Updated on 30 August 2012
The first clinical trial will be conducted in New Zealand and the US
Singapore: The US Food and Drug Administration (FDA) has granted approval for PR610, an anticancer "stealth" drug invented in New Zealand, to move forward to human clinical trials through its approval of an investigational new drug (IND) application for the drug.
PR610 belongs to a new class of hypoxia-activated pro-drugs for the treatment of cancer, designed by Dr Jeff Smaill and Dr Adam Patterson from the Auckland Cancer Society Research Centre (ACSRC) and Maurice Wilkins Centre for Molecular Biodiscovery. It is licensed to Proacta, a San Diego-based biotechnology company that last year engaged in the collaboration for research, development, and commercialization of PR610 in Japan with Yakult Honsha. Proacta announced today that the IND had been approved, allowing this novel first-in-class treatment to enter human trials.
The first clinical trial, a phase I/II study, will be conducted at Auckland City Hospital, Waikato Hospital and sites in the US. Patient enrollment is expected to commence in the coming weeks. Initially, the trial will recruit small groups of study-eligible patients to different dose levels of PR610 followed by monitoring of its side-effects, blood levels and anti-tumour activity.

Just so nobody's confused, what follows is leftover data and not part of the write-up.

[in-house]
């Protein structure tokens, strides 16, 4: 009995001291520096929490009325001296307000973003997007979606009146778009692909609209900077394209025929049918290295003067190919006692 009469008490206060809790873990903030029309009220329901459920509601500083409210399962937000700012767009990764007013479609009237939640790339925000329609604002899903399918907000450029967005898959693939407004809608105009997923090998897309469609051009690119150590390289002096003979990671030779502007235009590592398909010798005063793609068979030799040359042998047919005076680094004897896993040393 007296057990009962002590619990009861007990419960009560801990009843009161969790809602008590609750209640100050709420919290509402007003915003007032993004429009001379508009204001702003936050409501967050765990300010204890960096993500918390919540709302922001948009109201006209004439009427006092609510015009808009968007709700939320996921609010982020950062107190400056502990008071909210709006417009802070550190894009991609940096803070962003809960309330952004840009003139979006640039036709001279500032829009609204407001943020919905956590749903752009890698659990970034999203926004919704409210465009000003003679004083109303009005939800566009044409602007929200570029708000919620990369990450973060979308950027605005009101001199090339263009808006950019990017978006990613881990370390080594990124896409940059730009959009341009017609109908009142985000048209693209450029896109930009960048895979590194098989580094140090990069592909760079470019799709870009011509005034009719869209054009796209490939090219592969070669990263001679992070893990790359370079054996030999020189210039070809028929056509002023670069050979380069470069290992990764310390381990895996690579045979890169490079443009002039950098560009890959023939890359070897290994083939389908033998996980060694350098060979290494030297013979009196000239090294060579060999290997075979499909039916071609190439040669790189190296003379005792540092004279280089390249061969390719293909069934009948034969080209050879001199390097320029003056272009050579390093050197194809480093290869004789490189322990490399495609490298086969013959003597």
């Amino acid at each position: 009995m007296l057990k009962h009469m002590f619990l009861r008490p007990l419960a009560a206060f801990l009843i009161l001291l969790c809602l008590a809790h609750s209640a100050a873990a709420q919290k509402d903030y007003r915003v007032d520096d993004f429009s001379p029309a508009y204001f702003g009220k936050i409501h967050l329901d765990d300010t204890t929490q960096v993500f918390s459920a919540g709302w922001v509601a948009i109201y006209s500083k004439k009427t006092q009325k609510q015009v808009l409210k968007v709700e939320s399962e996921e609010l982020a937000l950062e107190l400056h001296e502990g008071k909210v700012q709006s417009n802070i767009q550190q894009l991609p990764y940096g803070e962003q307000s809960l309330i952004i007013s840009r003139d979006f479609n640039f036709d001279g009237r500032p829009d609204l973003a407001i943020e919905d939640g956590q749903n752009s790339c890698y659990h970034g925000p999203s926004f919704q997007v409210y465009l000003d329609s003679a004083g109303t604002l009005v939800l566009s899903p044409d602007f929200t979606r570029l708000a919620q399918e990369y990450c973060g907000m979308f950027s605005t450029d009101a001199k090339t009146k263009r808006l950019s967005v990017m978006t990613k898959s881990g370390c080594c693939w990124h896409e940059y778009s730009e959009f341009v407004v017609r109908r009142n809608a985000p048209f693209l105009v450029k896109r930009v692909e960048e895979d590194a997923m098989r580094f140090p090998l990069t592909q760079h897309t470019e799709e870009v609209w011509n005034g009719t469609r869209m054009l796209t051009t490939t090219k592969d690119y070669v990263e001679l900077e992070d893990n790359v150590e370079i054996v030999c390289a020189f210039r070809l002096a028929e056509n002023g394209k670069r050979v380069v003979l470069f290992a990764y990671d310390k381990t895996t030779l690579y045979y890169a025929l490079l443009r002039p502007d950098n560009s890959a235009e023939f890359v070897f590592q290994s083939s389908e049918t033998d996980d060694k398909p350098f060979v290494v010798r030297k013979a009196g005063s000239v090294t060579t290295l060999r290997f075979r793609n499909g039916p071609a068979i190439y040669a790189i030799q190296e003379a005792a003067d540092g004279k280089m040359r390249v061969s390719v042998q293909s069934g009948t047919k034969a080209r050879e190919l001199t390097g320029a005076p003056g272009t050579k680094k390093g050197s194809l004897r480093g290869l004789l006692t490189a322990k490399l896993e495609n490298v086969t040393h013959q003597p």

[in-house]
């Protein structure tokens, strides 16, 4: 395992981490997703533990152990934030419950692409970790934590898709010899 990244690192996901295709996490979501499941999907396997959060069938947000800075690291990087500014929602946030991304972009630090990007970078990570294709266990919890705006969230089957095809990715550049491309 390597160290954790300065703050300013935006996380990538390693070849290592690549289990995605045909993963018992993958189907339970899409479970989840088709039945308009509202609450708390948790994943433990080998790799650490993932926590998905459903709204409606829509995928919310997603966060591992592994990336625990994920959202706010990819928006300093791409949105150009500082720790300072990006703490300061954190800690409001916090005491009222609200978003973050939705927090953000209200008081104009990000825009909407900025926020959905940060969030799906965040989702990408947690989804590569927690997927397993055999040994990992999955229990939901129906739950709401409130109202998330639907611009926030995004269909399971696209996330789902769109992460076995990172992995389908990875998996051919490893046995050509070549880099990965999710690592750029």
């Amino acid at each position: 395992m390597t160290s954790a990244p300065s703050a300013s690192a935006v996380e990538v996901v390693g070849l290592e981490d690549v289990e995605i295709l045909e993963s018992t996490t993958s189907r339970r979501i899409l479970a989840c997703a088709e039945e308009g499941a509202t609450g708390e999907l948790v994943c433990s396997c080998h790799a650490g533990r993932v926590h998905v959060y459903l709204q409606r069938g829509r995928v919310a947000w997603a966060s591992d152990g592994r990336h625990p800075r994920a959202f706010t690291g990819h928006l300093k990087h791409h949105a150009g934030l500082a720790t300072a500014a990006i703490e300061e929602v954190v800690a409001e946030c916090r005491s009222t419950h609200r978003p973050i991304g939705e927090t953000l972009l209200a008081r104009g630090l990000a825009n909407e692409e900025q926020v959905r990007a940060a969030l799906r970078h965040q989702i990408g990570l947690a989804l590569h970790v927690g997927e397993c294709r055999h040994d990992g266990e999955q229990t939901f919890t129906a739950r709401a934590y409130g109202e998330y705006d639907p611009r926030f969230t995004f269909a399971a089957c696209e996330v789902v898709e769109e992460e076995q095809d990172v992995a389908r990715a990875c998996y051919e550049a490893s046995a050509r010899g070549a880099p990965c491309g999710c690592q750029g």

Initial development of PR610 will focus on patients with non-small cell lung cancer who have become resistant to reversible tyrosine kinase inhibitors such as erlotinib or gefitinib. Currently, there is no effective treatment when these patients relapse. The phase I part of the phase I/II trial will investigate suitable doses in patients with solid tumors, before moving on to focus on patients with this type of cancer in the phase II part of the trial.
PR610, which specifically targets low-oxygen (hypoxic) regions in tumors, has shown promising activity in the laboratory. "The tumor dose intensity achieved by this hypoxia targeting technology results in striking anti-cancer activity," says Dr Smaill. "We were particularly impressed when we compared PR610 to existing clinical candidates," adds Dr Patterson. "Only PR610 was able to shrink the drug-resistant lung cancer models."